Networked Learning Conference 2008
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Exploring the User's View on Design Patterns for Technology-Enhanced Learning

Michael Derntl, Renate Motschnig-Pitrik
Research Lab for Educational Technologies, University of Vienna, Austria,


The use of design patterns for creating technology-enhanced learning (TEL) environments has gained significant momentum in recent years. In the TEL community the concept of patterns was introduced and spread by various pattern initiatives and projects. Patterns are meanwhile a widely familiar concept for both researchers and practitioners. Essentially, a pattern gives a description of a reusable solution to a common design problem in some context. In the context of TEL and in pedagogy, patterns are typically used to describe effective teaching methods, situations or teaching/learning activities. Even with a significant number of e-learning and TEL design patterns available today, there is still only little evidence of actual usage and usability of that knowledge base in the TEL domain. The past focus has been on introducing patterns to the field and creating patterns from existing design and application experience. But any innovation needs to show its qualities and benefits to the users if it is intended to succeed; patterns without users working with them are, literally, useless artefacts.

Therefore, in this paper, we aim to provide a thorough exploration of the user’s view on design patterns for TEL. We intend to investigate qualities and features of patterns and pattern collections which we consider essential for raising the usability of patterns. Thereby we consulted several sources on pattern qualities, requirements, life cycle and use cases as found in the original pattern work by Alexander as well as in more recent literature. On the other hand, we draw from own experience and research during several years of finding, writing and applying patterns in higher-education TEL settings.

To enable continuing research and improvement based on findings, insights and lessons learned during TEL pattern application, we propose a cyclic model of the pattern application process; we investigate the application of design patterns along the five phases of Action Research: diagnosing, action planning, action taking, evaluating, and specifying learning. This cyclic phase arrangement seems particularly suited for pattern application, as we believe that the quality of patterns and the success of their application heavily rely on the user’s ability to integrate lessons learned and experiences drawn into future application cycles. In the core part of the paper we use the cyclic process of design pattern application for definition and analysis of critical factors of the user’s perspective for each phase as well as input and output elements of each phase. In a nutshell, the phases of the application cycle and their relation to pattern features from the user’s viewpoint are characterized as follows.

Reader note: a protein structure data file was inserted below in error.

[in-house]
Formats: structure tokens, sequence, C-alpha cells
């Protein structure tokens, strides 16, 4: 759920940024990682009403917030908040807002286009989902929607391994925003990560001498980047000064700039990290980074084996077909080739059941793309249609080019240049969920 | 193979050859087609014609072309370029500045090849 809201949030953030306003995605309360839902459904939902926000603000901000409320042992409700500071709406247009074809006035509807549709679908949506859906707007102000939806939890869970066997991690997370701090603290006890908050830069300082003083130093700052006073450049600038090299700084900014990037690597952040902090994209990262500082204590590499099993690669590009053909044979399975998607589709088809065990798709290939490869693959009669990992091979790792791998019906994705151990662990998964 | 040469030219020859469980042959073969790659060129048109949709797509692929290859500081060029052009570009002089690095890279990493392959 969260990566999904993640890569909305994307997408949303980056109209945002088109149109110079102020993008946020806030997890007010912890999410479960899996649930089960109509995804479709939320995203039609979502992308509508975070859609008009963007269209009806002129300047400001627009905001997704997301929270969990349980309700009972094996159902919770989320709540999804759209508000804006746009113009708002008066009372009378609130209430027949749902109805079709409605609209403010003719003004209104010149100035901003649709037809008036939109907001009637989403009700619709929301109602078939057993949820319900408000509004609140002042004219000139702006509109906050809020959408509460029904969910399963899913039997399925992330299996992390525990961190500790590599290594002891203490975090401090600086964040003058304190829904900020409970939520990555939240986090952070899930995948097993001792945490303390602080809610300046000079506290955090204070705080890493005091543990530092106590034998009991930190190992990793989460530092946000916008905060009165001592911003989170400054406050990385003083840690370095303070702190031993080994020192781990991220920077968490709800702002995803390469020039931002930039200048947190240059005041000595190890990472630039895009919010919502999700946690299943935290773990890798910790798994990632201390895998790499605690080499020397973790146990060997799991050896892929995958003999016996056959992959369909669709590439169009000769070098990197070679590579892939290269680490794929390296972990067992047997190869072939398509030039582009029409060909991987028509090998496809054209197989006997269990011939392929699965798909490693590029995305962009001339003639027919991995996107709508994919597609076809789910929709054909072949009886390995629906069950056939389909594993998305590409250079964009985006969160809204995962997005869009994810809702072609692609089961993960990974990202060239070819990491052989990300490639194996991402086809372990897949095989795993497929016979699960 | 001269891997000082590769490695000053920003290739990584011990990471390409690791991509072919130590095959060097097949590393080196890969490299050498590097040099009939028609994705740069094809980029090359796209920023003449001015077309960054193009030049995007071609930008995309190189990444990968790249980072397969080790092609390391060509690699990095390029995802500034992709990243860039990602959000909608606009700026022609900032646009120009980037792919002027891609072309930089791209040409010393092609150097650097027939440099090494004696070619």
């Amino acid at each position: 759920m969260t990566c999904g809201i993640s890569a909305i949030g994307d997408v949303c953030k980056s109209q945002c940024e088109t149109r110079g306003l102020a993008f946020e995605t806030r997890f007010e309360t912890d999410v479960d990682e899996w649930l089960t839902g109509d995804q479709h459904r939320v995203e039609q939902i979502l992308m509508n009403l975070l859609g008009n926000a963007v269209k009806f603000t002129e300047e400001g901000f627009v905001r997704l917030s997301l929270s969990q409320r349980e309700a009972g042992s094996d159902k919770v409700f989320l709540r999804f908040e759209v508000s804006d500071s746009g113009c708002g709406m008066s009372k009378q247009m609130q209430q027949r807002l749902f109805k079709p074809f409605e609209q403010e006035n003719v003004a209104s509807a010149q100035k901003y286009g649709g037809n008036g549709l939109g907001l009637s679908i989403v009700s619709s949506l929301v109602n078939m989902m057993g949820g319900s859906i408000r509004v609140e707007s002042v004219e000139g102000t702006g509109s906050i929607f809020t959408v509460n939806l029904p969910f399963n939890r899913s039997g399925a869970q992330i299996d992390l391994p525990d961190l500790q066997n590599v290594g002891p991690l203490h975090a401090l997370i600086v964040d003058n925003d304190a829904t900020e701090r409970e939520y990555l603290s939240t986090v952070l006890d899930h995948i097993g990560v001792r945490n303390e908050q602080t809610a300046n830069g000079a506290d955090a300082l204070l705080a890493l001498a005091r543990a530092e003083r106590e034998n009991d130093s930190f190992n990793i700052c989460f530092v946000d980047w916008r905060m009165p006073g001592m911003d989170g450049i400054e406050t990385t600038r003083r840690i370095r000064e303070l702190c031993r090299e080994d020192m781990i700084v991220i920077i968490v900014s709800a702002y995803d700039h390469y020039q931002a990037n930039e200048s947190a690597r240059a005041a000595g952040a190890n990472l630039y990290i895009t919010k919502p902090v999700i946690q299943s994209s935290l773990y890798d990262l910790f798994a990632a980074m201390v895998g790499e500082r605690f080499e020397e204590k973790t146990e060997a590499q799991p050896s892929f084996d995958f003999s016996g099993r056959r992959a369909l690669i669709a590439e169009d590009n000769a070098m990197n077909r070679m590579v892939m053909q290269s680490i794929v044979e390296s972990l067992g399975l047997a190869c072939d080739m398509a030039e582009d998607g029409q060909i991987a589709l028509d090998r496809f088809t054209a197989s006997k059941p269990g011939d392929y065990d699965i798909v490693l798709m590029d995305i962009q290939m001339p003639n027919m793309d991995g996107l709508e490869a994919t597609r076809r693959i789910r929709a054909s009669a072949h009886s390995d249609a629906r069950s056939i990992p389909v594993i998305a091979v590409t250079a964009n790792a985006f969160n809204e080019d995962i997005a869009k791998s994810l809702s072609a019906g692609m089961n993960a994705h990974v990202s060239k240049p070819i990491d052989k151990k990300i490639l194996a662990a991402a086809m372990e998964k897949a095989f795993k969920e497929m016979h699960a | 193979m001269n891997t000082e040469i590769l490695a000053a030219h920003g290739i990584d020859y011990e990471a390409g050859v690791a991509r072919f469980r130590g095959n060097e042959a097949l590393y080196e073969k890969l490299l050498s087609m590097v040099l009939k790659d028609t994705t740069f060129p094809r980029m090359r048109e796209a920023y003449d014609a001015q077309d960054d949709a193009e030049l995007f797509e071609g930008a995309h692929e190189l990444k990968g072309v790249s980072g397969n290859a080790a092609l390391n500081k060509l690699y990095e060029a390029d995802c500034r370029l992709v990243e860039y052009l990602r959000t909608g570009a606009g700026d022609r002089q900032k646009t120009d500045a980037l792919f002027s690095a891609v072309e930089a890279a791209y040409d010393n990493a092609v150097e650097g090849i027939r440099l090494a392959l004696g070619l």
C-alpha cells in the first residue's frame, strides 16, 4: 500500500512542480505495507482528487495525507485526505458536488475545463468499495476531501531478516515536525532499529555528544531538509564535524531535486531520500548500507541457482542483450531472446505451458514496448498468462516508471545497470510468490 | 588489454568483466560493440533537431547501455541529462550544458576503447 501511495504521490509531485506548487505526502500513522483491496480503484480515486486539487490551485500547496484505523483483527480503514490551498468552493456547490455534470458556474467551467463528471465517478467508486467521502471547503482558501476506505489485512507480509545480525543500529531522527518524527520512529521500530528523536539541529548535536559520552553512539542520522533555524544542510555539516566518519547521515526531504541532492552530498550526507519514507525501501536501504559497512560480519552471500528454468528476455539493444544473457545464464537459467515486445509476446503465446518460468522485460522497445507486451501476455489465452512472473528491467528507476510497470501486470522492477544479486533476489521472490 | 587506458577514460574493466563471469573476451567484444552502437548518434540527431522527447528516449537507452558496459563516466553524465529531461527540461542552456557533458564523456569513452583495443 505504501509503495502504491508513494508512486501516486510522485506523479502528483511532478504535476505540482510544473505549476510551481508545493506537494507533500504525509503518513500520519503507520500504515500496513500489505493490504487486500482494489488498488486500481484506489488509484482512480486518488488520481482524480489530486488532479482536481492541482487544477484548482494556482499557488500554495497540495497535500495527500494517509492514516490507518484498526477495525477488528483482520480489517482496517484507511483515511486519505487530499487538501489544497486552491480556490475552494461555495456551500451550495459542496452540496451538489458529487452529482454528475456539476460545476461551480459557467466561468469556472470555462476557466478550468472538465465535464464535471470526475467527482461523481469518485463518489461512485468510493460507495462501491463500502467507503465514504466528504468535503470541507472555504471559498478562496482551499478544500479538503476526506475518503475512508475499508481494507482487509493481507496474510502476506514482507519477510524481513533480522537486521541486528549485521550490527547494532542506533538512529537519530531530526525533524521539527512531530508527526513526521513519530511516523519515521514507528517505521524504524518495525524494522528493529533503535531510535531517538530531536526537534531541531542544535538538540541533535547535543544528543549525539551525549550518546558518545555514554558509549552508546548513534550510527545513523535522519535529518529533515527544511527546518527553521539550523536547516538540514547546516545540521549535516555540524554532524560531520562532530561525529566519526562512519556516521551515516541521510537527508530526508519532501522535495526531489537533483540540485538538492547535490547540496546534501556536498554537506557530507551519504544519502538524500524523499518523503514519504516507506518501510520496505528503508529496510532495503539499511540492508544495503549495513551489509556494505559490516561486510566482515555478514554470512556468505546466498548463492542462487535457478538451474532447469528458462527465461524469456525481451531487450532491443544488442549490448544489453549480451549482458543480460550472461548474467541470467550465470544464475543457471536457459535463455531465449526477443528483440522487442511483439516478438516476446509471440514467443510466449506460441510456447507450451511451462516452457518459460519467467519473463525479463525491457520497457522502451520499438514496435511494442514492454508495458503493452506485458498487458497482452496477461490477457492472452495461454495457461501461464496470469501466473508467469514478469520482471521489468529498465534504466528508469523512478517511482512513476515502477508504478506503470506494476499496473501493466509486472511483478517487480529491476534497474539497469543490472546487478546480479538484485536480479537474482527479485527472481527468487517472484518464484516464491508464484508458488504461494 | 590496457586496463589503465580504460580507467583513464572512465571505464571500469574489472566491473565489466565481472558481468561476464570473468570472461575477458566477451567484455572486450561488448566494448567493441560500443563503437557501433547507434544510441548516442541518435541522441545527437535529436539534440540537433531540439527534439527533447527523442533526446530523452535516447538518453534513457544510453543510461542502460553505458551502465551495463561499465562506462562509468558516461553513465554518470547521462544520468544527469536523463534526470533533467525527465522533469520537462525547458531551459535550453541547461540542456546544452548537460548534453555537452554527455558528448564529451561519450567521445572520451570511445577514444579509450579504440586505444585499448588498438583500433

The diagnosing phase includes understanding the application context, finding appropriate patterns and understanding the patterns. This is supported by building a pattern repository upon some clearly expressed value base or philosophy. Also, patterns need to be structured to guide users in finding and selecting appropriate patterns for their design problems. To be understandable, patterns need to convey their advice in an efficient, generative way. For action planning and action taking patterns should, particularly in the TEL domain, include details on required technology support, essential actions and critical success factors to be considered, as well as pitfalls known from previous applications. To be amenable to evaluation, patterns need to clearly express their intent and expected effects, and include evidence on their effectiveness; to collect evidence each pattern can, for instance, provide guidance on collecting empirical data. The pattern user also has a responsible role in pattern evolution through feeding back his/her insights and experience during pattern application. We should strive to exploit network effects by sharing advice, feedback, and experience through design patterns.

In the paper, we ‘walk through’ the phases of the proposed application cycle based on an example case in the context of involving students in the evaluation of their learning at the end of a concrete course. We conclude that continuous information flow and cooperation between pattern designers and users are essential in equipping patterns with the features needed to facilitate their finding, selection, application, organization and evolution.

Full Paper - .pdf



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